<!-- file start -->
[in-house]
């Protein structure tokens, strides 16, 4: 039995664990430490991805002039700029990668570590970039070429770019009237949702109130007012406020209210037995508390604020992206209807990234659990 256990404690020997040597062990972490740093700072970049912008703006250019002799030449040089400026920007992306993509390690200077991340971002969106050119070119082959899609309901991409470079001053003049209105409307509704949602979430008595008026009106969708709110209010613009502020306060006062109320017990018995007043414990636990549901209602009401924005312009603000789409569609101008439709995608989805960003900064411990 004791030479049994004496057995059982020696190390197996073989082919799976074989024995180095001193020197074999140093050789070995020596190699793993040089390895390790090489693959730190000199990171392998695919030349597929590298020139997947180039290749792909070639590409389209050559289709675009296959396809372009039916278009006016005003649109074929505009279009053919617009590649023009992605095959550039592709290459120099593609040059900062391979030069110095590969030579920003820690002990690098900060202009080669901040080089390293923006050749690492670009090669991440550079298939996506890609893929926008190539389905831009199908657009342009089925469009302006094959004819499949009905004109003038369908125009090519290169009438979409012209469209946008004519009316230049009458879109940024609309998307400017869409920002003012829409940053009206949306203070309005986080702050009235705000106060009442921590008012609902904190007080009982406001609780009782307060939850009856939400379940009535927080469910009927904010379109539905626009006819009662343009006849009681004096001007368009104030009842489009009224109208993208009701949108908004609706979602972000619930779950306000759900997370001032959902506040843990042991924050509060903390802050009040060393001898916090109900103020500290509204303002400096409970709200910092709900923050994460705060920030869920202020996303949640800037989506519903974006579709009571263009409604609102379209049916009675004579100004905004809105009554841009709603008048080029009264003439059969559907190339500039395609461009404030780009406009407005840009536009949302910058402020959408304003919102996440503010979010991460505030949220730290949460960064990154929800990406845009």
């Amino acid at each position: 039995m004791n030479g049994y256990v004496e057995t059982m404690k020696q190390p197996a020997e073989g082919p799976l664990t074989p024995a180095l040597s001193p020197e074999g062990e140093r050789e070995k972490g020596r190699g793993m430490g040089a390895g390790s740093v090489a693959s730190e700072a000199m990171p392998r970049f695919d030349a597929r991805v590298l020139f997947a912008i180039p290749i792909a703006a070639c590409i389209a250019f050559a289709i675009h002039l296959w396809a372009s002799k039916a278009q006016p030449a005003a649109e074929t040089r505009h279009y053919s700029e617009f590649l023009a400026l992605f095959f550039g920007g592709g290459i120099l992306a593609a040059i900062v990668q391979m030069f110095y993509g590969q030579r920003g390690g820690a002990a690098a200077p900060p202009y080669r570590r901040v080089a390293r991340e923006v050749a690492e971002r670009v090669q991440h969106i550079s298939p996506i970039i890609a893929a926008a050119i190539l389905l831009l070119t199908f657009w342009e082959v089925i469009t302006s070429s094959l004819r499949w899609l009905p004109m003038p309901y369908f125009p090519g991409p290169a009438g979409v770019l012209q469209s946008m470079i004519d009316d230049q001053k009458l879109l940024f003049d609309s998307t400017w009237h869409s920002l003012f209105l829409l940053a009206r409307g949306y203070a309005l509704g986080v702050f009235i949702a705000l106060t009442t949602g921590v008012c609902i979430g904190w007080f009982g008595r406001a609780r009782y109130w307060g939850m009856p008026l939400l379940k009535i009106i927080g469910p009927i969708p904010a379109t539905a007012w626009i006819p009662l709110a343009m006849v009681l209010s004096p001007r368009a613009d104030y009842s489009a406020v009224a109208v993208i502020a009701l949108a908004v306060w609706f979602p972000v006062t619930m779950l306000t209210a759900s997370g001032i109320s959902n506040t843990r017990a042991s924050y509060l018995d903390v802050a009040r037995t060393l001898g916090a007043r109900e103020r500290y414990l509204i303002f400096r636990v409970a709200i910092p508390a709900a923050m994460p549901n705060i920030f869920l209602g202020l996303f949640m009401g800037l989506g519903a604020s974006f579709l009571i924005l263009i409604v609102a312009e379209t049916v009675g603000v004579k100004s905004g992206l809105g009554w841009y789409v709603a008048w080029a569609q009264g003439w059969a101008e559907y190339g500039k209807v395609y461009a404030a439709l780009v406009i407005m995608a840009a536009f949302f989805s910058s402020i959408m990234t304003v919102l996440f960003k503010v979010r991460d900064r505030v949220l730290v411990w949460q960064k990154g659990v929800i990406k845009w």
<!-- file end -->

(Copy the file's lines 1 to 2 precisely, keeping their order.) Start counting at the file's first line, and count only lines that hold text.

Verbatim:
[in-house]
């Protein structure tokens, strides 16, 4: 039995664990430490991805002039700029990668570590970039070429770019009237949702109130007012406020209210037995508390604020992206209807990234659990 256990404690020997040597062990972490740093700072970049912008703006250019002799030449040089400026920007992306993509390690200077991340971002969106050119070119082959899609309901991409470079001053003049209105409307509704949602979430008595008026009106969708709110209010613009502020306060006062109320017990018995007043414990636990549901209602009401924005312009603000789409569609101008439709995608989805960003900064411990 004791030479049994004496057995059982020696190390197996073989082919799976074989024995180095001193020197074999140093050789070995020596190699793993040089390895390790090489693959730190000199990171392998695919030349597929590298020139997947180039290749792909070639590409389209050559289709675009296959396809372009039916278009006016005003649109074929505009279009053919617009590649023009992605095959550039592709290459120099593609040059900062391979030069110095590969030579920003820690002990690098900060202009080669901040080089390293923006050749690492670009090669991440550079298939996506890609893929926008190539389905831009199908657009342009089925469009302006094959004819499949009905004109003038369908125009090519290169009438979409012209469209946008004519009316230049009458879109940024609309998307400017869409920002003012829409940053009206949306203070309005986080702050009235705000106060009442921590008012609902904190007080009982406001609780009782307060939850009856939400379940009535927080469910009927904010379109539905626009006819009662343009006849009681004096001007368009104030009842489009009224109208993208009701949108908004609706979602972000619930779950306000759900997370001032959902506040843990042991924050509060903390802050009040060393001898916090109900103020500290509204303002400096409970709200910092709900923050994460705060920030869920202020996303949640800037989506519903974006579709009571263009409604609102379209049916009675004579100004905004809105009554841009709603008048080029009264003439059969559907190339500039395609461009404030780009406009407005840009536009949302910058402020959408304003919102996440503010979010991460505030949220730290949460960064990154929800990406845009």